A toy for grownups and real tube tone for your living room, no power soak required: The Palmer “Eins” is an all-tube amp with an output power of one watt. It puts power stage distortion with all of its fullness and nuances at your fingertips, even at quiet volume levels. The trick? Palmer uses a preamp tube as a power stage tube, resulting in harmonic distortion at low volume. Have you ever visited the website of an exclusive designer? If so, you will have noticed that while they may be peddling a name, what really makes the products exclusive is that you can’t buy them just anywhere, but only at a few “flagship stores” scattered sparingly around the globe. If do manage to find a designer who deigns to sell his wares online, then the extravagant prices are enough to scare off the average buyer who has decided “it’s time to treat myself to something.” What does that have to do with our Palmer living room amp? Maybe you’ve seen a pair of leather gloves in the Bottega Veneta shop that you could treat yourself to, for 390 dollars. Pricey, sure, but also good: an “affordably priced” taste of those expensive dreams. It’s a little like someone treating himself to 1:18 scale-model Porsche, in the allusive hope that one day – given the right means – it will grow into the real thing.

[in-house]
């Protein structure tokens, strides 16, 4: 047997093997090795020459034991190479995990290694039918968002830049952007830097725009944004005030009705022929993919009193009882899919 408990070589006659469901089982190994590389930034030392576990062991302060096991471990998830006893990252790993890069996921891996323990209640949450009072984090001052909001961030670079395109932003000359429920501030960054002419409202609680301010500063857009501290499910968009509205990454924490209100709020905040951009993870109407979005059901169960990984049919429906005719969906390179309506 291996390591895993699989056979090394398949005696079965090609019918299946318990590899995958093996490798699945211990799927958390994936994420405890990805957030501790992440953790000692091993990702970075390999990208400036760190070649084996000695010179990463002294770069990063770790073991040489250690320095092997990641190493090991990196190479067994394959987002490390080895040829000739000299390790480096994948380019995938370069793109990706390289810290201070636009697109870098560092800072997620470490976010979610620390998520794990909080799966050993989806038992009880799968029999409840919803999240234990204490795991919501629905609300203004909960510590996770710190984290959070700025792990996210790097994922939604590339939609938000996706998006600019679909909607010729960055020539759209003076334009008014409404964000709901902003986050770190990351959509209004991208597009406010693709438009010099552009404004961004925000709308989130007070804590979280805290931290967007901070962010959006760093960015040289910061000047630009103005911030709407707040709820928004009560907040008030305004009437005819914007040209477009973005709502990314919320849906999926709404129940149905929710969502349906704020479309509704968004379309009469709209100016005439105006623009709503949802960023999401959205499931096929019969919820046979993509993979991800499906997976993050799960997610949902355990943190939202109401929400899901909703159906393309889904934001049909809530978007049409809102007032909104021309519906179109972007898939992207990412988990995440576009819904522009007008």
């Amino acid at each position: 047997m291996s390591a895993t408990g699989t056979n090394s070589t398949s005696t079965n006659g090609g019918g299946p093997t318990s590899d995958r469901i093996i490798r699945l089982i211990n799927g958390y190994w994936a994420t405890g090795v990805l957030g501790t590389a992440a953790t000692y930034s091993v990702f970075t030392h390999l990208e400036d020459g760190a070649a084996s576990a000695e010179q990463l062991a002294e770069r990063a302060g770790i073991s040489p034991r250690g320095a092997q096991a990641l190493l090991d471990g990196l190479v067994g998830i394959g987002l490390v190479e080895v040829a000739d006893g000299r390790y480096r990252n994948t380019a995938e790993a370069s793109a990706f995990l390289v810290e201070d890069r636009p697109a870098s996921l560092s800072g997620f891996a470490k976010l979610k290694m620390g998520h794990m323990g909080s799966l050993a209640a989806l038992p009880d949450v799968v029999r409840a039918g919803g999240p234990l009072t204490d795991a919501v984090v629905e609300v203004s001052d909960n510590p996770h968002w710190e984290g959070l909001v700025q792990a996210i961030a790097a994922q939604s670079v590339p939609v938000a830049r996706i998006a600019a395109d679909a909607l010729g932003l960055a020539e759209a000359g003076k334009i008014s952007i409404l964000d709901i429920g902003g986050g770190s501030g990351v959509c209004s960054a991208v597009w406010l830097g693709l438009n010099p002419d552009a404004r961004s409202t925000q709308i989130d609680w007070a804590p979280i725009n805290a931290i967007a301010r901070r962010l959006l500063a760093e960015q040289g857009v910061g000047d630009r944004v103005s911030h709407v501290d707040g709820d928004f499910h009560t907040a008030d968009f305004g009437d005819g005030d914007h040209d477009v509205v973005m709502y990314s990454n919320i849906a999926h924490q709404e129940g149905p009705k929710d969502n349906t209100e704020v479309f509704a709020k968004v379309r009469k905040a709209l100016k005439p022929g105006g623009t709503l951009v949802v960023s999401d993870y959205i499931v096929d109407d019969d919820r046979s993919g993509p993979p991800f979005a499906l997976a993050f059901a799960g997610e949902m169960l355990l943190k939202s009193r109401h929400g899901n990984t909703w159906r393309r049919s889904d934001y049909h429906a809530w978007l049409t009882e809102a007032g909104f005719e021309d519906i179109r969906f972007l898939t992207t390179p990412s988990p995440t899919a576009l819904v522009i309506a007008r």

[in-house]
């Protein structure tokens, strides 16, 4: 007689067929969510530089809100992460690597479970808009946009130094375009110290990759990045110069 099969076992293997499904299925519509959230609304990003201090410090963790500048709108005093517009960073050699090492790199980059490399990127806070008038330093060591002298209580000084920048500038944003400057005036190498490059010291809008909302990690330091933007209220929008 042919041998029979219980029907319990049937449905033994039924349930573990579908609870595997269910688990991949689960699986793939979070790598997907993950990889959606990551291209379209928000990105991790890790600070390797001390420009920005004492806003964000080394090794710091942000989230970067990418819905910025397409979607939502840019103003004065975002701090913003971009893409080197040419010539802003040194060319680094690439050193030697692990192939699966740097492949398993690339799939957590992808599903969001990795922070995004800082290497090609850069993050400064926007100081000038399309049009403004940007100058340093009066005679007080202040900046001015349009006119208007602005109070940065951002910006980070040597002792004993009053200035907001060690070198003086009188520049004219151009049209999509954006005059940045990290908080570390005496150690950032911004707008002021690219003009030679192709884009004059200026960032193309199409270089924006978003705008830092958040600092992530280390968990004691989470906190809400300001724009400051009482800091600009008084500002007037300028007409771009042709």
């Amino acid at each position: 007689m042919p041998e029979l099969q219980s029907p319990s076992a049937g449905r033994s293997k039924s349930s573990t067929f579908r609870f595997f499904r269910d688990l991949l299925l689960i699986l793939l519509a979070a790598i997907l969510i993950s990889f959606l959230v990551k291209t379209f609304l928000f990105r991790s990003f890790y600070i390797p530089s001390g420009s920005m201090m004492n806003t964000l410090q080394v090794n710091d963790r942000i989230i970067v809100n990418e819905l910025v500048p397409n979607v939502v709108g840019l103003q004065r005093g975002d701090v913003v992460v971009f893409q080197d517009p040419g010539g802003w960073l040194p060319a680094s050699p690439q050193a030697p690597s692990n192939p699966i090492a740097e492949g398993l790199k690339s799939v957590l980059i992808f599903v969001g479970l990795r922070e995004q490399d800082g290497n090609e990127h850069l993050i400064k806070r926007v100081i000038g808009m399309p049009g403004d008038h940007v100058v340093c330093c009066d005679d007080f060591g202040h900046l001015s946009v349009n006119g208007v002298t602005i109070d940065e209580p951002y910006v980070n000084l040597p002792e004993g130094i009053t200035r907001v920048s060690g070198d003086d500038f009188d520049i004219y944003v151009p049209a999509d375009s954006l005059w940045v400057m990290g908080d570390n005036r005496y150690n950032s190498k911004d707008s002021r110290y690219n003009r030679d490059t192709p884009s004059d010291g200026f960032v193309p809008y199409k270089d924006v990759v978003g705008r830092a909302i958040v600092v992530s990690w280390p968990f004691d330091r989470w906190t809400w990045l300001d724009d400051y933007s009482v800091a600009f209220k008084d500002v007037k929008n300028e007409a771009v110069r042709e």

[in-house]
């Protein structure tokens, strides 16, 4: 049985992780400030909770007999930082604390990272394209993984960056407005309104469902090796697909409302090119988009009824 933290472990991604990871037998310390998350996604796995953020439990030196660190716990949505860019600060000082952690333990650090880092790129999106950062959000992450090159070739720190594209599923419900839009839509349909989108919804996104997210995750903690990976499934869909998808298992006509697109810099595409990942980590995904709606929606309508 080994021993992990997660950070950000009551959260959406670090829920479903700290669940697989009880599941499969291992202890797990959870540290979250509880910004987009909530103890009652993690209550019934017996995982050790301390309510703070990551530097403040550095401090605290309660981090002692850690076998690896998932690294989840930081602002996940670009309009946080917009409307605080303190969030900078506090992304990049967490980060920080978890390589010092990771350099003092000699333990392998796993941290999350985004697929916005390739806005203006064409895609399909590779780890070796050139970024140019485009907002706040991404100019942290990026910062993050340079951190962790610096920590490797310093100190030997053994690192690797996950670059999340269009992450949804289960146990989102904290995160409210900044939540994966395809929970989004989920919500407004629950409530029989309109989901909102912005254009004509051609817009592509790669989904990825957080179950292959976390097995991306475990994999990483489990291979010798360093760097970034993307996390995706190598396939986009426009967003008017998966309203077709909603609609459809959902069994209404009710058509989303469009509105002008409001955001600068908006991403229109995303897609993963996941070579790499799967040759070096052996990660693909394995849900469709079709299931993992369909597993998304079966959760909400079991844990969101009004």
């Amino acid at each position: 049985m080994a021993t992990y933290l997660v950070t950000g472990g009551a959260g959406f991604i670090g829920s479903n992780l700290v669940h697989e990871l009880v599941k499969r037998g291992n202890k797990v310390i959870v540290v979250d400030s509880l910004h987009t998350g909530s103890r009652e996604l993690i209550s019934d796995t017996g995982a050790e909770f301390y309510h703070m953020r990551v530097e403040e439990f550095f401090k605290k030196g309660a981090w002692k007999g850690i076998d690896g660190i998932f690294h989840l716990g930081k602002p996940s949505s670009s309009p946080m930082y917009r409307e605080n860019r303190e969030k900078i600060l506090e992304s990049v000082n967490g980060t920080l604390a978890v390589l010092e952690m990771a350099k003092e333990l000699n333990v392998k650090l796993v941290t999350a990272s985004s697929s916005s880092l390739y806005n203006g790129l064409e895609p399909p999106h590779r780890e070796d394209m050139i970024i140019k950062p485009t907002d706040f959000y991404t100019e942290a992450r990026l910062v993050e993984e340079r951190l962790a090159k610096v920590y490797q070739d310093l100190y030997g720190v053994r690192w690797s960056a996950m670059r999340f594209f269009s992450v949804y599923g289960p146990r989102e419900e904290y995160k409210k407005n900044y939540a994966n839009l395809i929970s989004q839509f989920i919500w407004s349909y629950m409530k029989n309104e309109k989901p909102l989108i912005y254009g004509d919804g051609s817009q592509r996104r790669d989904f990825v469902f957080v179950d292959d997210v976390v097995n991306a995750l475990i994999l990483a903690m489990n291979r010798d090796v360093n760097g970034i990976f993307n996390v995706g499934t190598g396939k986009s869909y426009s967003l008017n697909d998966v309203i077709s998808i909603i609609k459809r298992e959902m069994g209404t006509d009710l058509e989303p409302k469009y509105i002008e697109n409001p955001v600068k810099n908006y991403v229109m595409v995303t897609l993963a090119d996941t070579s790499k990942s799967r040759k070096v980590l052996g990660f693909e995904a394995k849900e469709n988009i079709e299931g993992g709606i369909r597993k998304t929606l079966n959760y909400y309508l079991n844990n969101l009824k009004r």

OK, the situation is a little different with boutique tube amps. Even the most expensive models are bound to become affordable sooner or later with a little upper-middle-class drudgery (or an almost unspeakably large number of lines of writing). The vintage amp market has also remained rather “tame”. But a Porsche owner may decorate his desk with a scale model of his “baby” so that he can automatically reassure himself at a glance of the hard-won fruits of his management skills. Or maybe it graces his living room as a symbol of the sporty horsepower with which he sometimes tries to escape his weighty responsibilities for a little while.So why shouldn’t a guitarist have a similar “scale model” in his living room?